Sanjida: I don’t support any party. I say it as it is, straight to the face. Whoever that may be…
Shuvro: Doesn’t that cause problems?
Sanjida: Even if it does cause problems, I won’t be in any trouble. I only speak the truth.
Shuvro: Any examples? Imagine, BFF president Kazi Salahuddin said something that you didn’t like. Can you reply to that to his face?
Sanjida: Salahuddin sir only says good things. Once, we were invited to sir’s home. Paul sir (Paul Smalley) had just arrived. He gave us such a heavy workload that I used to lie down on the ground and cry. At Salahuddin sir’s home I told him, “Sir, I can’t play football anymore. It’s too difficult, Paul sir overloads us with work. Whatever we have eaten in your home, he will make us regurgitate it before we even digest it properly. Tell him to reduce our load, otherwise we can’t play.” Since then, whenever I meet Salahuddin sir, he says, “Sanjida said this, didn’t you Sanjida? Now do you see where you have reached?” Today, when he said the same thing, I said now I can run for far longer than I could before. Now, I don’t say no anymore, nor do I cry.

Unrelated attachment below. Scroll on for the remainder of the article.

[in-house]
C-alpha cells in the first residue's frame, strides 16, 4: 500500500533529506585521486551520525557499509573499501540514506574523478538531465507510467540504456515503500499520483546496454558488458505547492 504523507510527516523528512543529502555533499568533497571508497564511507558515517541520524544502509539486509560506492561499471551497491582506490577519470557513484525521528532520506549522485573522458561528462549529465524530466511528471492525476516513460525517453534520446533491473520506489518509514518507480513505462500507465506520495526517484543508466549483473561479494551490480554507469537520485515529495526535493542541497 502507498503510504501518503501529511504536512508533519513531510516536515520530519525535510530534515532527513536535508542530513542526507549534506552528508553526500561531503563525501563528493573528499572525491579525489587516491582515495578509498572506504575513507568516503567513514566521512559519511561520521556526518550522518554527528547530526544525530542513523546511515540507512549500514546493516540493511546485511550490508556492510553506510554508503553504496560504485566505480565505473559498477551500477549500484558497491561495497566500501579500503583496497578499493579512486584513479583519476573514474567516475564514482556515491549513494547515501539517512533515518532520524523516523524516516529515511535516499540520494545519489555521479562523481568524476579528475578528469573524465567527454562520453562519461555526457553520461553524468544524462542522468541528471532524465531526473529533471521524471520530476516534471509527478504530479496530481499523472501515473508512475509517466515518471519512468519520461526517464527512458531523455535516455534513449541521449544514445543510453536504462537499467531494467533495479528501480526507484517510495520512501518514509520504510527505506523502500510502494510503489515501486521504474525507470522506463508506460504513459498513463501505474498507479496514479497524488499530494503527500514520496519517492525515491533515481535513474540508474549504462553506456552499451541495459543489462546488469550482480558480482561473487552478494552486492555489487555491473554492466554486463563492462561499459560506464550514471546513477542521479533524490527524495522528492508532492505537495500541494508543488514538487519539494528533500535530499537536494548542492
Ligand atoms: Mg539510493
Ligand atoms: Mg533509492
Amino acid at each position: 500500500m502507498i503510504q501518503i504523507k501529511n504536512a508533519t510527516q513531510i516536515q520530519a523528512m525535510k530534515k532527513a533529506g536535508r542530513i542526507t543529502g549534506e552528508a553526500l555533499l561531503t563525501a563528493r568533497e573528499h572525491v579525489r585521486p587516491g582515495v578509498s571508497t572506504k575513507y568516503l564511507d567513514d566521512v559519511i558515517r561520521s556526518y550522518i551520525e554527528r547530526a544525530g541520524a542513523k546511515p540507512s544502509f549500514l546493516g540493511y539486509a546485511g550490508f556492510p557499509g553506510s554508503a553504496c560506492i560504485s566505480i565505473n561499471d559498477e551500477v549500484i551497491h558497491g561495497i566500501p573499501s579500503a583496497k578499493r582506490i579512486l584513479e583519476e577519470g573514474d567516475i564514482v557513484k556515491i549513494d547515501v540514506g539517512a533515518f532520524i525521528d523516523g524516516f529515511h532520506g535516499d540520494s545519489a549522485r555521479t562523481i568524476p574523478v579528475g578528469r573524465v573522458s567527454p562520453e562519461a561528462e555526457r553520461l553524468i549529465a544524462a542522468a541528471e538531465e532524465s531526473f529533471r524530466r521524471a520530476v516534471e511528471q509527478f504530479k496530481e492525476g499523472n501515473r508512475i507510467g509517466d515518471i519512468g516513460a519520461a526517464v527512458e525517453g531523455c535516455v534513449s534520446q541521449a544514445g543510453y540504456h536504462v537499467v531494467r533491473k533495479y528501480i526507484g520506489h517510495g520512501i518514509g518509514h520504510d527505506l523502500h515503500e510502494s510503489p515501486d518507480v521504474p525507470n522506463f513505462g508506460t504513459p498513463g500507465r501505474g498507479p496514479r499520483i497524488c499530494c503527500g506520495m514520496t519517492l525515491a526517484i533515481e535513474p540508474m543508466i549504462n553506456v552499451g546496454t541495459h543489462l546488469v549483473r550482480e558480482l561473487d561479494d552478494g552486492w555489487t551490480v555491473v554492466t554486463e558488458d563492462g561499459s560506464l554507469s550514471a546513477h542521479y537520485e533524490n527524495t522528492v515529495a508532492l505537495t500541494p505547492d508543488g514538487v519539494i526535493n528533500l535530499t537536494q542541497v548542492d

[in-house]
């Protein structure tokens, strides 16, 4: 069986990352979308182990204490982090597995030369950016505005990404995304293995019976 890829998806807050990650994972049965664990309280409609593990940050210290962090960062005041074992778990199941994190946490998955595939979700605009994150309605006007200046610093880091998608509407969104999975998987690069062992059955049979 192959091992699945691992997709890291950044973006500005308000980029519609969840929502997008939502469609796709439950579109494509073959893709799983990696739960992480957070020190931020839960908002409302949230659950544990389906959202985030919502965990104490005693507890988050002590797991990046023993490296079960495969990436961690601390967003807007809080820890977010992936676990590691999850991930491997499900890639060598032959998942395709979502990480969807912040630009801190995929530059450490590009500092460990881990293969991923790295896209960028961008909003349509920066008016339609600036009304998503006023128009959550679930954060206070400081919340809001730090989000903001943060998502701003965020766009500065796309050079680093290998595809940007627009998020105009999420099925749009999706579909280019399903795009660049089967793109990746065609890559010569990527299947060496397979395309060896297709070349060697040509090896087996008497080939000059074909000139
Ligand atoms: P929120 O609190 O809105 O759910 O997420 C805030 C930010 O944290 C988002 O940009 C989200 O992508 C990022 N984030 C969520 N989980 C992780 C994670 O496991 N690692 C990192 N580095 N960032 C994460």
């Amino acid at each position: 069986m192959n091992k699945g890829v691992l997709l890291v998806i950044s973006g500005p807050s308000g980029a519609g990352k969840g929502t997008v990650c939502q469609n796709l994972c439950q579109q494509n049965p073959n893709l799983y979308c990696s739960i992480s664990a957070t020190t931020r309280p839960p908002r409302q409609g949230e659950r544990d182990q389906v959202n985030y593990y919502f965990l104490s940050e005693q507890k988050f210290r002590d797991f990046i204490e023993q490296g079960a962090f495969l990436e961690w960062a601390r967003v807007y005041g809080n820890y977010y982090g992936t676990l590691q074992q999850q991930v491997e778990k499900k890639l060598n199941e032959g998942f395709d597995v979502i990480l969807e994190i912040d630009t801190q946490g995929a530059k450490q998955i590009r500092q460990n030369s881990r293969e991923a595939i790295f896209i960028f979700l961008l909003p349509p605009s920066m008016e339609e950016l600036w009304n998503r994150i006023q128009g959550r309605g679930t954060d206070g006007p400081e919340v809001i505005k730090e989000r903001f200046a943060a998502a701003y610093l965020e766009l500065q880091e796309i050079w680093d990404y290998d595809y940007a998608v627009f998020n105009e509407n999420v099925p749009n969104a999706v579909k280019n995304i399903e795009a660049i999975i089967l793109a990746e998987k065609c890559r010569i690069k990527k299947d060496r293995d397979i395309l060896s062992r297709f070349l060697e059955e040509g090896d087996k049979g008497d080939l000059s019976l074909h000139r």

Shuvro: How do you spend your free time at the camp? You don’t get much time for Facebooking, I heard you are given access to mobile phones for a specific period of a specific day…
Krishna: We watch TV, we chat among ourselves. If someone wants to study, she can. We have fun.
Shuvro: Both of you are studying economics at AIUB, right?
Krishna: The two of us and and Monika (Monika Chakma).
Shuvro: Why did you choose economics?
Sanjida: I could’ve picked another subject, but decided on economics. I have a few friends there. I thought they could help me out, so I chose this subject. The teachers also help me.